is a wonderful, intriguing album from Roberto Bonati
, one of Europe's most interesting and creative composers. Bonati's previous large ensemble records have all essayed specific themes, from "The Scottish Play" from The Blanket of the Dark, a Study for Lady Macbeth
( MM Records, 2001) to the migratory nature and evolution of medieval music on Le Rêve du Jongleur
(Parafroniere, 1999). With Whirling Leaves
, however, there appears to be no such programme intent here. The music is its own narrative.
On this record, Bonati draws upon Lawrence "Butch" Morris' conduction approach, that is the development of motifs, phrases and melodies in rehearsal that are then utilized in performance to create a "composition." One consequence of this is that the emergent form of the piece only becomes apparent on close listening. Given its length at 55 minutes, this may put off some potential listeners. That would be a great shame, as there is so much to appreciate here.
Firstly, there is its sense of mood. As its title Whirling Leaves
suggests, this is autumnal music with colours and textures to match. Just like the season, periods of calm and quiet intersperse with others of blast, bluster and torrent. Secondly, there is the way that Bonati uses his instrumental resources. Gusts of flute, violin and voices are set against drone-like saxophone, bass and brass punctuated by stabbing interjections of a solo trumpet or violin. Elsewhere, the strings combine in a swirling ostinato over which soprano and alto saxophone interweave contrapuntal melodies. As for the voices, their use here is like that of a Greek chorus. No words, just sounds but one of the highlights of Whirling Leaves
lies in the swooping vocalizations of the three singers. The correct term is portamento singing. Either way, it recalls the sense of watching flocks of birds moving and shifting position as one.
Thirdly, the choice of instrumentation is intriguing for the unexpected effects and colours it achieves. One example of this is the contrast at one point between the ominous low growl of arco bass, keening violin and the glossolalia-like voices. Another is to be found around halfway when the musicians combine to create strange, eerie harmonies across the whole orchestra. Later, the strings combine seemingly in different keys with voices, soprano and flute to create the most gorgeous impression of the sounds of nature. But ultimately, and herein lies the reason for Whirling Leaves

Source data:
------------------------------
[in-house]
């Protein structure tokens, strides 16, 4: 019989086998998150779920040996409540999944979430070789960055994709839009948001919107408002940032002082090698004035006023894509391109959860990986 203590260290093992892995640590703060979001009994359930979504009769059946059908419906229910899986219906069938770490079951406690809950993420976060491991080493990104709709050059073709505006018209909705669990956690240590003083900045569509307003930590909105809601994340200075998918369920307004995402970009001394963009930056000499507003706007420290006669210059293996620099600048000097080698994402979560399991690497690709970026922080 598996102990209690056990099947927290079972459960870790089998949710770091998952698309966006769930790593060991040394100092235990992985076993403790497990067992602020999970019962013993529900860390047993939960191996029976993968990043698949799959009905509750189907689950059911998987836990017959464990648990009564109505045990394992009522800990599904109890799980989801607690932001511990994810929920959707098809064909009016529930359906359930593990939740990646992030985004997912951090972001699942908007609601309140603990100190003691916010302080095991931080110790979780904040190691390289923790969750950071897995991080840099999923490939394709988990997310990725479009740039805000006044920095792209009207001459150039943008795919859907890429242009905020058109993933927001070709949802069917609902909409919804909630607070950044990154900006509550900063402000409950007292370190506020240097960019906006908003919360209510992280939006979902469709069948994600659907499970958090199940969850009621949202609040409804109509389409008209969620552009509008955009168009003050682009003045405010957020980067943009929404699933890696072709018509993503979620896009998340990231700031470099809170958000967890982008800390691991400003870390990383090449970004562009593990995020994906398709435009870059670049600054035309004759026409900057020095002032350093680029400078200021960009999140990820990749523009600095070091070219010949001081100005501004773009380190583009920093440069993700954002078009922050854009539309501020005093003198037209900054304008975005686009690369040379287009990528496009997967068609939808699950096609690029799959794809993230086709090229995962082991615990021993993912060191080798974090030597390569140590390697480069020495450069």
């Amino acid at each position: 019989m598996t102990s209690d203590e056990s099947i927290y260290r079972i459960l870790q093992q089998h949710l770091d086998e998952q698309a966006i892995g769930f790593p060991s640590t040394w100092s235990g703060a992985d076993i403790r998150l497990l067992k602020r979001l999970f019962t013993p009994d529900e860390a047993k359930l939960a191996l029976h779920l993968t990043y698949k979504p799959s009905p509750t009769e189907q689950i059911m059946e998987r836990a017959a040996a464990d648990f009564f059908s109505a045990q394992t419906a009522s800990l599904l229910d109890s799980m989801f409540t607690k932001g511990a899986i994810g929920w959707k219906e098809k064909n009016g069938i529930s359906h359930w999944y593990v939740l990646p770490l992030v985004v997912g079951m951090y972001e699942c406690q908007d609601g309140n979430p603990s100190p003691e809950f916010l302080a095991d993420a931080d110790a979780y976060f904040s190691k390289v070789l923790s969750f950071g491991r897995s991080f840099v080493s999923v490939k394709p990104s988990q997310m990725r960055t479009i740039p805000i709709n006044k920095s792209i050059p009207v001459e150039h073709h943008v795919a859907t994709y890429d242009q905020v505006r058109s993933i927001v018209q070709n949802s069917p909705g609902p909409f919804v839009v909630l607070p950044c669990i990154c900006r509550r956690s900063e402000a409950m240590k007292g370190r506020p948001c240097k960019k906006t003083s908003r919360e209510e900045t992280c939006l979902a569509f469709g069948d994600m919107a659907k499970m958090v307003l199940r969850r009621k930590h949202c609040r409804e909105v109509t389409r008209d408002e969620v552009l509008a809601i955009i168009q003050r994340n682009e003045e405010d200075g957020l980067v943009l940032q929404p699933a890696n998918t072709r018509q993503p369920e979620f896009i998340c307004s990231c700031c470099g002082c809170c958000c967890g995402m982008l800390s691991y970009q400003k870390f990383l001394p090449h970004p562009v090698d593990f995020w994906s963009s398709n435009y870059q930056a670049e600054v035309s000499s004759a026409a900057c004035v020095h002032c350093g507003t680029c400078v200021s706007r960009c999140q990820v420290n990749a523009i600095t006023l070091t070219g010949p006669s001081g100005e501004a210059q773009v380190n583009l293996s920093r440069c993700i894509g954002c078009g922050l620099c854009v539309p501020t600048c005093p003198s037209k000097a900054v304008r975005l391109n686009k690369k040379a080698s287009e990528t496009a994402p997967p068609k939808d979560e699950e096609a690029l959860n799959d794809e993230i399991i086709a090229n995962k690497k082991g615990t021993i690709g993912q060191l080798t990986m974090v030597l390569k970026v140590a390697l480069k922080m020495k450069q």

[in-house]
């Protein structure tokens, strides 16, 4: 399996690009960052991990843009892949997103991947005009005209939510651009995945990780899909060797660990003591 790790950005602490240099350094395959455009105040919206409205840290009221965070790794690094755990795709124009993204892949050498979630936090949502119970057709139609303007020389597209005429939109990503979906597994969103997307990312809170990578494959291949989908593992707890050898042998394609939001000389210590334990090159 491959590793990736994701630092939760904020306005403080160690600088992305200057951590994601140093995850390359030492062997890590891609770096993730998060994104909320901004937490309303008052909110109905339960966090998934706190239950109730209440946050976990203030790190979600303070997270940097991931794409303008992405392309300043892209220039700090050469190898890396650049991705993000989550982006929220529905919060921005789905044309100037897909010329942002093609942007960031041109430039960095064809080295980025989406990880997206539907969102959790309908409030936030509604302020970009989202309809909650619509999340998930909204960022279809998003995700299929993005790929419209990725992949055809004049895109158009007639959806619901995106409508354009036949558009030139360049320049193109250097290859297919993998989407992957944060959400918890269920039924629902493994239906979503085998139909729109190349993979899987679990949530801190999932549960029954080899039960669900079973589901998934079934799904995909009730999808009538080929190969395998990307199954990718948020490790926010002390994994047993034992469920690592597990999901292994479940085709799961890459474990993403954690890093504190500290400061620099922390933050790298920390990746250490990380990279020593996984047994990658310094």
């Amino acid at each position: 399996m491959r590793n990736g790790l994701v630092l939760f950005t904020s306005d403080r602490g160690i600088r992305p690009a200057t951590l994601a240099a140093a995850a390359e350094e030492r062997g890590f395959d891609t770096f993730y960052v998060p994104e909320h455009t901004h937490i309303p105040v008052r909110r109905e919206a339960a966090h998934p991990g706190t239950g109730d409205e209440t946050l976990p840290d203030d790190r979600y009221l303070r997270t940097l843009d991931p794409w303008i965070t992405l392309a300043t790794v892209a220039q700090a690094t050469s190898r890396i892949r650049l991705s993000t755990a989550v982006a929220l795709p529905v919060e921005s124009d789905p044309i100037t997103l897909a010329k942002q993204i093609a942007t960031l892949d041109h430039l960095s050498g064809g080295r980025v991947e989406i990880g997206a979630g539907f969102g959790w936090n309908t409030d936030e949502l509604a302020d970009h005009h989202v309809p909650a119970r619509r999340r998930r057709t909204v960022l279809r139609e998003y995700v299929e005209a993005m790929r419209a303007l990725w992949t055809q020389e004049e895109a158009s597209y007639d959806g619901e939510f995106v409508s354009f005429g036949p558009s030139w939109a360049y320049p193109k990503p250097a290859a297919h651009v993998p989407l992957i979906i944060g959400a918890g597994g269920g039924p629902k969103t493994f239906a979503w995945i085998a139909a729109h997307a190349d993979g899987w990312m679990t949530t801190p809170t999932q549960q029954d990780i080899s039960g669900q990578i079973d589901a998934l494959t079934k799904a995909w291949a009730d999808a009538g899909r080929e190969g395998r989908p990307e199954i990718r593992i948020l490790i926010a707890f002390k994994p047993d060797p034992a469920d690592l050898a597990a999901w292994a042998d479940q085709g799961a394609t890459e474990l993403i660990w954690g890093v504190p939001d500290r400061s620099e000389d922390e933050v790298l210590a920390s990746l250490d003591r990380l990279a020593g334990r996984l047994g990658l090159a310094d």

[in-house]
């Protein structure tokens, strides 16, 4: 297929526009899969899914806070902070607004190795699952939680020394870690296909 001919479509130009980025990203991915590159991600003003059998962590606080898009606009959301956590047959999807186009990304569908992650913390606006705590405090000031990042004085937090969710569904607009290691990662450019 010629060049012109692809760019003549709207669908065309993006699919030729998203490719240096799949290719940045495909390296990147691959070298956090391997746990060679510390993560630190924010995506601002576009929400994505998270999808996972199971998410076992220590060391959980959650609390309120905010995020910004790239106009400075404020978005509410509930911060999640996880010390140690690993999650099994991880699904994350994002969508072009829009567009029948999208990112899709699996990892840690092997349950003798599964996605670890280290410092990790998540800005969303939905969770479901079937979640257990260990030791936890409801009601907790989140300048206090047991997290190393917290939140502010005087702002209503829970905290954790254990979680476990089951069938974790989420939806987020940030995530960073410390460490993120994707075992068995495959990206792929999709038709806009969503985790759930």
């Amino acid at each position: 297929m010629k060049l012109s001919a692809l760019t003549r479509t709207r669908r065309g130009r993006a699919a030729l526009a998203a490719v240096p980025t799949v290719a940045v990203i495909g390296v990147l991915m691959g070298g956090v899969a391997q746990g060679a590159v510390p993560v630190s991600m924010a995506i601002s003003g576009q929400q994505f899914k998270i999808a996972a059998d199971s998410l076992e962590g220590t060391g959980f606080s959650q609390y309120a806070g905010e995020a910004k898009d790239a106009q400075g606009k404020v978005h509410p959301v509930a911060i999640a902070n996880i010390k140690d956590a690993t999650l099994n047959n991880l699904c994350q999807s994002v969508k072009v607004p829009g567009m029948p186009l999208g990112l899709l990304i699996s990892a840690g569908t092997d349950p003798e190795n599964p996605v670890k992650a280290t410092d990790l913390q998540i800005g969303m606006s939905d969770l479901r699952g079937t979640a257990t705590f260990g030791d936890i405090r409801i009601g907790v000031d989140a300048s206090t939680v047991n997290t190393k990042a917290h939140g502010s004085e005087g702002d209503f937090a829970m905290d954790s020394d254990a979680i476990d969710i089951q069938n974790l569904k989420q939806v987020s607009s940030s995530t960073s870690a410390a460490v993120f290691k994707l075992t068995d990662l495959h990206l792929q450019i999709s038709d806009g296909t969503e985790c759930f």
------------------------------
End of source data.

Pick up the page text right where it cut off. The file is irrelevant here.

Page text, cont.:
' success, it is the way Bonati pulls such diverse elements together to create a coherent musical experience, rich in moments of great beauty, that rewards repeated listens.
Is it jazz? Probably not, if that really matters. Is it "Third Stream," the jazz that dares not speak its name? Its precedents are more likely to be found in the music of Luciano Berio and Anthony Braxton
than Duke Ellington
or Gil Evans
. However, contemporary composition is as good a name as any. But the key thing is that this is very beautiful music. Perhaps Bonati did have a programme intent for Whirling Leaves
. For this music feels very natural, very organic. It breaths. It has and is life. Magnificent, just like nature.
Whirling Leaves; Too Sharp, Too Flat.
Diletta Longhi, Angela Malagisi, Isabella Navarria: vocals ; Caterina Biagiarelli: flute, piccolo; Tomas
Marvasi: bass clarinet; Gabriele Fava: soprano sax; Manuel Caliumi: alto sax; Claudio Morenghi:
tenor sax; Fabio Frambati: flugelhorn; Alberto Ferretti, Antonio Ronchini: trumpet; Federica Catania,
Sarah Valentina Pelosi, Paolo Ricci: violin; Andrea Grossi, Giacomo Marzi, Mattia Gianni Dallospedale,
Giancarlo Patris: double bass.